May 25, 2013; St. Petersburg, FL, USA; Tampa Bay Rays pitcher Jake Odorizzi (23) in the dugout against the New York Yankees at Tropicana Field. Mandatory Credit: Kim Klement-USA TODAY Sports

Is Rays’ Jake Odorizzi Better Than We Thought?


No matter how Jake Odorizzi does today versus the Miami Marlins, it won’t tell us too much about his future as a pitcher. If he pitches well, it’s coming against a feeble Marlins lineup and if he sputters, it’s only one game. What will tell us a lot more about how he will turn out as a major league pitcher will be his repertoire. Odorizzi has been a pitcher who has gotten excellent minor league results his entire career yet has seen his prospect stock go down in recent years because scouts were not as sold his pitches were good enough to sustain such results. Looking at the Pitch F/X data from Odorizzi’s first start from Brooks Baseball in my original display, hopefully we can begin to understand whether those scouts will be right or not.

Looking at the graph, we can see that Odorizzi throws four distinct pitches plus his sinker, which is his fastball with a little less velocity and some more more movement. We also see that this isn’t a case where Odorizzi is a three-pitch guy who mixes in a rare fourth offering–he throws all of his pitches relatively often. That isn’t necessarily a good thing. The fact that Odorizzi throws that many pitches as a top prospect immediately raises a red flag because top pitching prospects usually come to the majors with three pitches and maybe learn a fourth as big league hitters adjust to them. For pitchers, quality is much more important than quantity, with three great pitches being immeasurably better than six halfway-decent ones, and Odorizzi throws three different secondary pitches has to make you think that none of them is very good. Luckily, though, that isn’t exactly what’s happening. It isn’t that his secondary offerings are bad, just that he’s still improving them.

This isn’t a case where Odorizzi throws a straight fastball, a slider without great break, a loopy curveball, and a mediocre changeup and hopes to beat hitters simply by mixing them up. All of Odorizzi’s pitches show flashes, and the key for him is to try to make them more consistent. Odorizzi’s fastball features good late life and run and sink when he takes some velocity off it (his sinker), but he needs to work on commanding them better down in the zone to force more groundballs. Odorizzi threw it under half the time in his first start, and unless he improves it, he may not throw it more than that too often, making him very dependent on his secondary pitches for now. Odorizzi’s slider is his security blanket as the one pitch he does a great job commanding to force weak contact on the ground. It doesn’t feature the most overbearing movement, but he sells it as his fastball out of his hand and keeps hitters off-balance with it. With any luck, though, Odorizzi’s slider will someday be his fourth-best pitch.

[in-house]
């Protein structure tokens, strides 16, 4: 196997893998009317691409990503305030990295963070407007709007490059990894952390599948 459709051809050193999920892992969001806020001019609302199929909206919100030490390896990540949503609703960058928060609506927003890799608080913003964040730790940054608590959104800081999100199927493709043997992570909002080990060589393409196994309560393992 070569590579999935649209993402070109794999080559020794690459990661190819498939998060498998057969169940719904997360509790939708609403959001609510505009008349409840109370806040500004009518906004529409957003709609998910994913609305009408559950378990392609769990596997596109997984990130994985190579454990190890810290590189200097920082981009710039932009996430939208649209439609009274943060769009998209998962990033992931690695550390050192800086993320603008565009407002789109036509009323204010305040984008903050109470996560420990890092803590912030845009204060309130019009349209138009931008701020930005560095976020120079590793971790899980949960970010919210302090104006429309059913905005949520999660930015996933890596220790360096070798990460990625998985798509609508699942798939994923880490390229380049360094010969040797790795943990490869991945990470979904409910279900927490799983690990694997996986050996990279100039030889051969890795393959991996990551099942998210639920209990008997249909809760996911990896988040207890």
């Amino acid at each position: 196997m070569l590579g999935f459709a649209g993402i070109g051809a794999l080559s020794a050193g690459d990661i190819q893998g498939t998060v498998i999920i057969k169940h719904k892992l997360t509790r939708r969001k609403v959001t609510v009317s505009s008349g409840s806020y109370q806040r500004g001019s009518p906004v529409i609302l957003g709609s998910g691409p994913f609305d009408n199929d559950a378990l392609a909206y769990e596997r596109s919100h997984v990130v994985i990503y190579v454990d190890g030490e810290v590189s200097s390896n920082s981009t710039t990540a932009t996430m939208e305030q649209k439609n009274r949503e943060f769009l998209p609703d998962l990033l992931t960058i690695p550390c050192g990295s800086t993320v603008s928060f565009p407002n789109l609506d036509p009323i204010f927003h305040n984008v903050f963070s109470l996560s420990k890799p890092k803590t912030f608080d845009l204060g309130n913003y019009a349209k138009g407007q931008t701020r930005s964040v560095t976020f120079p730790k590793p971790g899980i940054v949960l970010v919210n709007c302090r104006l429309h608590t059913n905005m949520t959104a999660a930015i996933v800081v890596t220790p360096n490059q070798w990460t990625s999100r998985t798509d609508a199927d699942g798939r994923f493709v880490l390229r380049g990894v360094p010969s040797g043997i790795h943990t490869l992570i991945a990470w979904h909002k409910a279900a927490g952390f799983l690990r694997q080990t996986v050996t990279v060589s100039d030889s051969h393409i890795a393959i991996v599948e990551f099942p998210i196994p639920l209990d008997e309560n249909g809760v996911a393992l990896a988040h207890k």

Odorizzi’s most promising offering is his low-70′s curveball, which is a huge change of pace from his fastball with a 20 MPH difference. Odorizzi’s features sharp action and substantial depth, enough to beat hitters even when they recognize it out of his hand. The issue is that Odorizzi struggles mightily using it for anything but a chase pitch as this point, and he’s going to have to establish that he can throw it for called strikes for major league hitters to swing at it in the long-term. Then there’s Odorizzi’s changeup, which looks like his fastball before featuring great sink and run. Once again, though, Odorizzi has to do a better job locating it. Odorizzi basically has to himself ahead in the count with his fastball to make his arsenal work and of course that’s an issue because he leaves too many fastballs up in the zone. So essentially, Odorizzi is stuck throwing his fastball as often as he possibly can without getting hit hard and relying heavily on his pitch with the fourth-best movement to provide a change of pace hoping he can get to two strikes and go to work with his curveball and changeup.

Evaluators say that Odorizzi’s lack of a strong offering behind his fastball limits his upside to a third or fourth starter. That very well may be the case, but with continued improvement on his command of his fastball, curveball, and changeup, Odorizzi still has a chance to be an excellent pitcher. Asking him to develop three different pitches so significantly in the major leagues may be too much to ask and there’s a very high probability that Odorizzi ends up back at Triple-A to keep working on that even if he manages to pitch well while David Price is out. But the present and future may be different issues for Odorizzi and the Rays. At this moment, Odorizzi has enough of his pitches ready to go to be a solid back-of-the-rotation starter in the major leagues. In the future, though, the Rays can hope that everything will eventually come together and Odorizzi will be much more dominant next time he’s on their roster if not right now. When we watch Odorizzi today, we can see his flashes and visualize his future dominance no matter how he pitches.

Tags: Jake Odorizzi Tampa Bay Rays

  • Baltar

    Thanks for the interesting and informative analysis.

    • Robbie_Knopf

      No problem–it’s always my pleasure. Had to wish that the “current” Odorizzi pitched better in that game, though.